"The Spiritual Exercises" are written very concisely, in the form of a handbook for the priest who is to explain them, and it is practically impossible to describe them without making them, just as it might be impossible to explain Nelson's "Sailing Orders" to a man who knew nothing of ships or the sea. The idea of the work is to help the exercitant to find out what the will of God is in regard to his future, and to give him energy and courage to follow that will. The exercitant (under ideal circumstances) is guided through four weeks of meditations: the first week on sin and its consequences, the second on Christ's life on earth, the third on his passion, the fourth on His risen life; and a certain number of instructions (called "rules", "additions", "notes") are added to teach him how to pray, how to avoid scruples, how to elect a vocation in life without being swayed by the love of self or of the world. In their fullness they should, according to Ignatius' idea, ordinarily be made once or twice only; but in part (from three to four days) they may be most profitably made annually, and are now commonly called "retreats", from the seclusion or retreat from the world in which the exercitant lives. More popular selections are preached to the people in church and are called "missions".
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theredpen Donating Member (1000+ posts) Send PM | Profile | Ignore Wed Aug-01-07 06:36 PM
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1. Happy birthday to one of my favorite Saints!
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Matilda Donating Member (1000+ posts) Send PM | Profile | Ignore Thu Aug-02-07 01:10 AM
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2. I'm in a Jesuit parish, so St Ignatius's Feast Day is always a big occasion.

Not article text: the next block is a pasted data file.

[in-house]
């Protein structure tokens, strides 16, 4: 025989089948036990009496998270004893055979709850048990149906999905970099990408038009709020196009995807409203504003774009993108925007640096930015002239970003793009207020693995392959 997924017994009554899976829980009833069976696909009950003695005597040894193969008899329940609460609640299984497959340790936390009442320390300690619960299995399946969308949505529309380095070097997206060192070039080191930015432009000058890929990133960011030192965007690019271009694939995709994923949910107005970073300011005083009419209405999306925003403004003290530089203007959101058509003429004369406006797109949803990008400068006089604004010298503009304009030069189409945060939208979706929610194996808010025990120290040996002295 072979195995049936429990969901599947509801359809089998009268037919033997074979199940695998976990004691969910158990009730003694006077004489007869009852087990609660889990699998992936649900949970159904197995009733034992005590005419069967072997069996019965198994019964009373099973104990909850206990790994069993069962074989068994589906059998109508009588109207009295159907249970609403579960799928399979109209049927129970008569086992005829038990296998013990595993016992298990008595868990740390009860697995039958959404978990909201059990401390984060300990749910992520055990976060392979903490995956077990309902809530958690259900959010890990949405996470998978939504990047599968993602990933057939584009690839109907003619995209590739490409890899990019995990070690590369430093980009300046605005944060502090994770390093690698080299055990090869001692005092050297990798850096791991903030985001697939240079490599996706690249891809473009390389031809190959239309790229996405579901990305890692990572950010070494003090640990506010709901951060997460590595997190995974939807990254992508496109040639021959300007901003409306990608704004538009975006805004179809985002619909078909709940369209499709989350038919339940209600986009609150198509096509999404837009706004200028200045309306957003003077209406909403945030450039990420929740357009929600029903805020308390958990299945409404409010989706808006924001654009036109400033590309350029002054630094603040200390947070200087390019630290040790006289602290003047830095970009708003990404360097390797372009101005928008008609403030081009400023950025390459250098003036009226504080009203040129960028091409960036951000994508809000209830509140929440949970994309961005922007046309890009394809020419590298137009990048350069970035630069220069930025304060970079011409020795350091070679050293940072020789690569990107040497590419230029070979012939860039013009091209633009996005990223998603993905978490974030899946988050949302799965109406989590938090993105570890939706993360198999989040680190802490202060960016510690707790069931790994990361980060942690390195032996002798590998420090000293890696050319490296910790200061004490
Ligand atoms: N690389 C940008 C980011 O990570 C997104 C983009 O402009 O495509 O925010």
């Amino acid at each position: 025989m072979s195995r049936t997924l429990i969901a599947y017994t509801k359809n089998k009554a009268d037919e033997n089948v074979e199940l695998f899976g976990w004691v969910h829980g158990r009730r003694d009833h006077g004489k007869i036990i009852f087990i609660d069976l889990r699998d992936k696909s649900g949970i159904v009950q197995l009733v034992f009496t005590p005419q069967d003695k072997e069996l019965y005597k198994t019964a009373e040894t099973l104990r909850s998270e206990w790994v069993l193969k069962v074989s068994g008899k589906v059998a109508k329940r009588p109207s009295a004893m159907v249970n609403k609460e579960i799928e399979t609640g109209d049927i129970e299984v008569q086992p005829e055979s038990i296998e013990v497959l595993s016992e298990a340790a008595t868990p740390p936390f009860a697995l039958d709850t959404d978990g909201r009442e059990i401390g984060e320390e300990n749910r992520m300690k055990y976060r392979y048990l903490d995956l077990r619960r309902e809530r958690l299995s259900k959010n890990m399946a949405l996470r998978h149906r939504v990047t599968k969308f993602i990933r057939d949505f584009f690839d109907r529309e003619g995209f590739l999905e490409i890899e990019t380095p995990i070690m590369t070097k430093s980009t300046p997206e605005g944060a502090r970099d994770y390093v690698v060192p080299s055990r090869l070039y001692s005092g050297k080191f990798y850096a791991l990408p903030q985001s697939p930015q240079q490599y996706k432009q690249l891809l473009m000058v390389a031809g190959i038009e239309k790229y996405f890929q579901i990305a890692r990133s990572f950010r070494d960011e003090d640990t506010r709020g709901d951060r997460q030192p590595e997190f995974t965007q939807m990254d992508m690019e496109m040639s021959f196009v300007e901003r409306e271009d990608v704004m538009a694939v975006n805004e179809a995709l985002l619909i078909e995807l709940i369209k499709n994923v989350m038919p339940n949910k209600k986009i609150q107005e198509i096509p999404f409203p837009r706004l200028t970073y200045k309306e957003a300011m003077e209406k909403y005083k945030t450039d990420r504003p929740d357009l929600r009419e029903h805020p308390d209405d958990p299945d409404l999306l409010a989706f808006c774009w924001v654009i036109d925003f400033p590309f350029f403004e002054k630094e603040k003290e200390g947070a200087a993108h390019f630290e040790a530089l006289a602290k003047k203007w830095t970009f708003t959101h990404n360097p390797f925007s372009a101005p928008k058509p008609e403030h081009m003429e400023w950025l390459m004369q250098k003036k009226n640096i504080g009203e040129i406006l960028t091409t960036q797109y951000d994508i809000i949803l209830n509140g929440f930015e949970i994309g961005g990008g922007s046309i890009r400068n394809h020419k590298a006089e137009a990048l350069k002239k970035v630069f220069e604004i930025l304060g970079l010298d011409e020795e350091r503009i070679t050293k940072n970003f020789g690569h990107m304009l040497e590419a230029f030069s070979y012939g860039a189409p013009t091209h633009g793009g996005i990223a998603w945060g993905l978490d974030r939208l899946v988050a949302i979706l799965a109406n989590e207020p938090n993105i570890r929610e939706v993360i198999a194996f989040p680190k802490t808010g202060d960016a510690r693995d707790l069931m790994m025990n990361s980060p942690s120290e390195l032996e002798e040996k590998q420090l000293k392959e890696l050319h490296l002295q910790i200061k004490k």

I like the Jesuits - they're a very progressive order, and the two big areas for them are education
and social justice. They have a very masculine style, often very well connected to the movers and
shakers in politics and business, and they're achievement-oriented. They do get things done.

One of the best-known modern Jesuits was Pedro Arrupe, Superior General of the Order from 1965 until
1983. He was a most interesting man, a medical doctor as well as a theologian. He spearheaded the
movement known as "Liberation Theology", which didn't go down well with John Paul II. They had a
series of head-to-head tussles over the degree of autonomy to be allowed the Jesuits, who had
generally run their own affairs independent of the Vatican. It's a shame that nobody to date has
written a biography of Fr. Arrupe; he had such a varied and interesting life, and it would make good
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DemBones DemBones Donating Member (1000+ posts) Send PM | Profile | Ignore Thu Aug-09-07 04:52 AM
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3. Matilda, see my thread about the Miracle of the Rosary at Hiroshima,

Fr. Arrupe was one of the eight Jesuit priests who survived uninjured. Perhaps you already know this.

I think John Paul II was sympathetic to Liberation Theology for some years. I know he gave a wonderful sermon in the Philippines about how wrong it was that the owners of the sugar cane plantations were so rich and the workers were so very poor. Later, he felt the priests involved in Liberation Theology were becoming too Marxist. His experiences under communist rule in Poland shaped his thinking.
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DemBones DemBones Donating Member (1000+ posts) Send PM | Profile | Ignore Thu Aug-09-07 05:02 AM
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4. A Jesuit joke

Two Jesuit novices both wanted a cigarette while they prayed. They decided to ask their superior for permission. The first asked but was told no.

A little while later he spotted his friend smoking and praying. "Why did the superior allow you to smoke and not me?" he asked.

His friend replied, "Because you asked if you could smoke while you prayed, and I asked if I could pray while I smoked!"